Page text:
Let’s go back in time and talk to some golfers that are playing golf in the 1930’s and 40’s.  Let’s ask them what makes the ball curve.  What kind of answers to you think we would hear?  No internet, no d-plane talk and no high speed video or trackman.  What would they say?

Let’s think of some advances that might give us a clue.  In the late 1800’s, there was a change starting to take place from long nosed wooden heads to smaller and thicker wooden heads.  A new kind of driver was created that has a curved shape face.  Why in the world would they put a curve in the driver face that points away from the target vs. one that was curved to point the edges toward the middle.  This curve, or bulge, would lead to clubs name as a bulger.

They had noticed that shots struck on the ends of the club put a spin on the ball.  Toe shots added hook spin and heel shots added fade spin.  This spin was enough that it would curve a ball significantly away from the target even if the face was square.  By putting a slight curve in the face, so the toe pointed right of target and the heel pointed left of target, they found that the ball would end up closer to the target.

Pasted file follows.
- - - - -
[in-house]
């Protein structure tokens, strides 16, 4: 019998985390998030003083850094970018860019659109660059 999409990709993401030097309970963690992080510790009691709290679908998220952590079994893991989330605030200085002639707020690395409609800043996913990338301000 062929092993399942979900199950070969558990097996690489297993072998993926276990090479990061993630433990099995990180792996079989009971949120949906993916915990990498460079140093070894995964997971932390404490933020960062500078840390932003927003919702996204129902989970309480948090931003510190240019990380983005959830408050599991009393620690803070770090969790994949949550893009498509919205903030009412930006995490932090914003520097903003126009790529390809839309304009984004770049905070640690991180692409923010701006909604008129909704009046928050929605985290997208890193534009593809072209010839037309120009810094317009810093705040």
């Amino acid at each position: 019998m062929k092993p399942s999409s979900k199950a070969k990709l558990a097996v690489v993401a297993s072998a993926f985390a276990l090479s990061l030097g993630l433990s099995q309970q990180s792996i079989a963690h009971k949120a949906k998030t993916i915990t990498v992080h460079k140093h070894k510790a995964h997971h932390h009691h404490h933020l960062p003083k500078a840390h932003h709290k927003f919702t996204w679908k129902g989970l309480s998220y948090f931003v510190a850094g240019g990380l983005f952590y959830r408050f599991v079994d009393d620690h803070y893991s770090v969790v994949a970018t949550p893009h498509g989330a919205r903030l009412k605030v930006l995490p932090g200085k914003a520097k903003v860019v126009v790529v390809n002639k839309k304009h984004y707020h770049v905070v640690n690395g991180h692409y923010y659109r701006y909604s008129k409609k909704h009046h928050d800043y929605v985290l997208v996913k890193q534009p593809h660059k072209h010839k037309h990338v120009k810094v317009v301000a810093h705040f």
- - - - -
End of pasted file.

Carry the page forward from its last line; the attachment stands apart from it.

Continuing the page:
Effect of bulge
They did this because they saw the ball would start farther right before the hook spin from a toe hit brought it back.  The ball started farther right because of the shape of the face.  Over 100 hundred years ago they figured out that the shape of the face controlled it’s initial direction.

I think most golfers of the 30’s and 40’s era would say face first.  90% of the people I asked that know nothing about golf think that the face shape would control it.  I remember arguing at my PGA Checkpoint. I noticed when trying to curve the ball around the tree that I couldn’t aim the face behind the tree. I kept hitting the tree.

Is the d-plane earth shattering? No way.  It only helps with understanding what causes what.